The Pullman neighborhood in Chicago has for years been part of the city’s living history, and a reminder of the nation’s past labor struggles. Now, a national landmark designation could bring increased recognition for this once-tumultuous section of the South Side.
The National Park Service (NPS) recently released a study assessing the 300-acre Pullman Historic District for possible inclusion into the agency’s National Park System, a registry that includes approximately 400 sites across the country. Looking at the historic significance of the neighborhood—originally developed as a company town for employees of 19th century railcar tycoon George Pullman—as well as the need for management oversight, NPS concluded that the district “appears likely to meet the national significance and suitability criteria” needed to warrant an additional “special resource study.”
Natalie Franz, Midwest region planner for NPS, described the bureaucratic protocol for determining Pullman’s eligibility. Such an assessment would be conducted by the NPS only after receiving congressional and presidential approval, and could take as many as three years to complete once funding is in place, she said.
Located 12 miles south of downtown, Pullman offers a detour for Chicago sightseers. Boasting historic buildings designed by architect Solon Spencer Beman—including the Hotel Florence, the Romanesque Market Square, and the fire-damaged Administration Buildings, which served as the executive offices of Pullman’s Palace Car Company—the area is already recognized by local and state historic landmark bodies.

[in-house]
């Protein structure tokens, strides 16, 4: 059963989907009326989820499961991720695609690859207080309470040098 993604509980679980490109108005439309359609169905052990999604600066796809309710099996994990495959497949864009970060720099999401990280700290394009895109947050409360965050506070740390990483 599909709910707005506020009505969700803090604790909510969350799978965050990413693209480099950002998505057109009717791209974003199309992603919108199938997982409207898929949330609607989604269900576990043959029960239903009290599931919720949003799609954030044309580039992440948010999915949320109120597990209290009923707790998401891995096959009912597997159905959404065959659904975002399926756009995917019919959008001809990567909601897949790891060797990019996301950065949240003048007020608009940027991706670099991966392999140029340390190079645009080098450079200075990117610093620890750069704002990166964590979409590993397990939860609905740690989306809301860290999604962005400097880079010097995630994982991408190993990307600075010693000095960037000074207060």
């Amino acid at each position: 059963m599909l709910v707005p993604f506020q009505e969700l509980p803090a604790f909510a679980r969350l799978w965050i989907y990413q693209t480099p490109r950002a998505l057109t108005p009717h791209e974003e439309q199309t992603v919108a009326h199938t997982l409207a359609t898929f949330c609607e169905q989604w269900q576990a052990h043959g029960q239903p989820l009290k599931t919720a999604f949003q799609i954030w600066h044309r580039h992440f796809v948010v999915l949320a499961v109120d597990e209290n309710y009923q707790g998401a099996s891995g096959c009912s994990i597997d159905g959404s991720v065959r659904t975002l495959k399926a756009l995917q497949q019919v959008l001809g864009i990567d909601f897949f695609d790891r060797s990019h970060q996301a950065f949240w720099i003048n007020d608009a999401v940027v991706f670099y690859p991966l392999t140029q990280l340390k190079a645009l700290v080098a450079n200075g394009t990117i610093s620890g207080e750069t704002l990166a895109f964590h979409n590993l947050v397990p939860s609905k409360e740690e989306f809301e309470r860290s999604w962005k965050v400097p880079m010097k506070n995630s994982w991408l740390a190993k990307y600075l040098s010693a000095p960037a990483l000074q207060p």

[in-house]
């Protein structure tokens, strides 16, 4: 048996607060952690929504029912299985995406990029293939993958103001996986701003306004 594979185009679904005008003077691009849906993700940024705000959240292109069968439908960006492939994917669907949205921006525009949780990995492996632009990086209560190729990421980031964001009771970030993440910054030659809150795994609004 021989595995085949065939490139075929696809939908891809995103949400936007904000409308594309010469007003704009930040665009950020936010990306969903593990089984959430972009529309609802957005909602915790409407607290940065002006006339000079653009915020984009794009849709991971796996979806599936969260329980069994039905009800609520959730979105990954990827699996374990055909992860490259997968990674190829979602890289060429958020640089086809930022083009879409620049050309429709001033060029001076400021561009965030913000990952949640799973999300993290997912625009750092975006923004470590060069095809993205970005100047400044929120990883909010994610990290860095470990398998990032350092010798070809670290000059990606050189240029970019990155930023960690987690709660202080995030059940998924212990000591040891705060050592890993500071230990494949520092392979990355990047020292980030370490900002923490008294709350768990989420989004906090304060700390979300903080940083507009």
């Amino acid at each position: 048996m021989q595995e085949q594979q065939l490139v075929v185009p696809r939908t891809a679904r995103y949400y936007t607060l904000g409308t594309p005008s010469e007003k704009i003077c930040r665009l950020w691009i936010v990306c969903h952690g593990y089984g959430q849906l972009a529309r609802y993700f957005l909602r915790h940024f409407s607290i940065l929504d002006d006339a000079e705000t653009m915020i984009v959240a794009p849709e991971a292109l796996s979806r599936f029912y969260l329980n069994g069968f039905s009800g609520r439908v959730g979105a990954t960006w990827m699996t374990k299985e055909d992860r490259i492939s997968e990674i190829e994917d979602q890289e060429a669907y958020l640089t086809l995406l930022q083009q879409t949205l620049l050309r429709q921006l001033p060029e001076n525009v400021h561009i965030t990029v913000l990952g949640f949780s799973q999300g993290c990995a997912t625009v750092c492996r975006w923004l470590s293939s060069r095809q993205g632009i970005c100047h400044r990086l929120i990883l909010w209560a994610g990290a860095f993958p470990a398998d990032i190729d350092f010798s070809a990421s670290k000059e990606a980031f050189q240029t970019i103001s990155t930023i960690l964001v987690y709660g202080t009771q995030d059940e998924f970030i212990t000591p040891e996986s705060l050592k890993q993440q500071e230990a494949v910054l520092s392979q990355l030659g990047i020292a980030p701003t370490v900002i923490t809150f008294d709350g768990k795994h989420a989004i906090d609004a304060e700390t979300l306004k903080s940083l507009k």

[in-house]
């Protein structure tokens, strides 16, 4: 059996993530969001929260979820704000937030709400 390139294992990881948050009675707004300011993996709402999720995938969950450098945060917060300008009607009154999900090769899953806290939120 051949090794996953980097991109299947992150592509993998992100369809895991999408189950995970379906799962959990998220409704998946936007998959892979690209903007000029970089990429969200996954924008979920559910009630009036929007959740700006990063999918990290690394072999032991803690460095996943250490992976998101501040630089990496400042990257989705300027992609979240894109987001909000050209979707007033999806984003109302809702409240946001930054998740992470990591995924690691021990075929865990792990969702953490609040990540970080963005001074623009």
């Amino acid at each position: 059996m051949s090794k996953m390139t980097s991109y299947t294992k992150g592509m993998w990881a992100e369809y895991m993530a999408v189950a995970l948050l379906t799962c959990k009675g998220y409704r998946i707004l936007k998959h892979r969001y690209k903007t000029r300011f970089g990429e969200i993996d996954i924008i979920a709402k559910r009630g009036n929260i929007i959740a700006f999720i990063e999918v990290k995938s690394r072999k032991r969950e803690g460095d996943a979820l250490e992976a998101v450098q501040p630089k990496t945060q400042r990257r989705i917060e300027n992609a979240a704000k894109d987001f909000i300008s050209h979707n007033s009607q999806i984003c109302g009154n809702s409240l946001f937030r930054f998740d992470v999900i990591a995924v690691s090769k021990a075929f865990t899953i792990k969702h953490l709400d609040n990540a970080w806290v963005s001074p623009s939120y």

“The historical significance of Pullman has been acknowledged for over 40 years,” said Michael Shymanski, president of the Historic Pullman Foundation. About 90 percent of the neighborhood’s original homes, most in the Queen Anne style, have been preserved.
Completed in 1880 on what had previously been prairie land, the neighborhood is known for the labor strike born on its streets in response to wage decreases instated by Pullman, whose profits in the luxury railroad car industry began shrinking shortly after he finished building the town. The area was annexed to the city in 1907.
HPF / Robert Shymanski
Today, the racially diverse neighborhood is served by a handful of Metra commuter rail stops. A proposal currently being vetted for the Chicago Transportation Authority’s Red Line train extension project foretells more transit access. CTA previously announced plans to expand the Red Line as far south as 130th street, but no timeline for the project has been set.
Asked what an NPS designation would mean for the residents, Franz said, “It depends.” How legislators draw the boundaries of the potential park site, for example, could affect the way resources are administered and what kind of assistance would be given to property owners within the proposed borders. Whether the site will be established at all is also a long shot. Franz said that “not a huge amount” of sites that receive preliminary studies go on to achieve National Park status. “I think that reflects the rigorous analysis needed to determine whether or not something should be included in the system,” she said.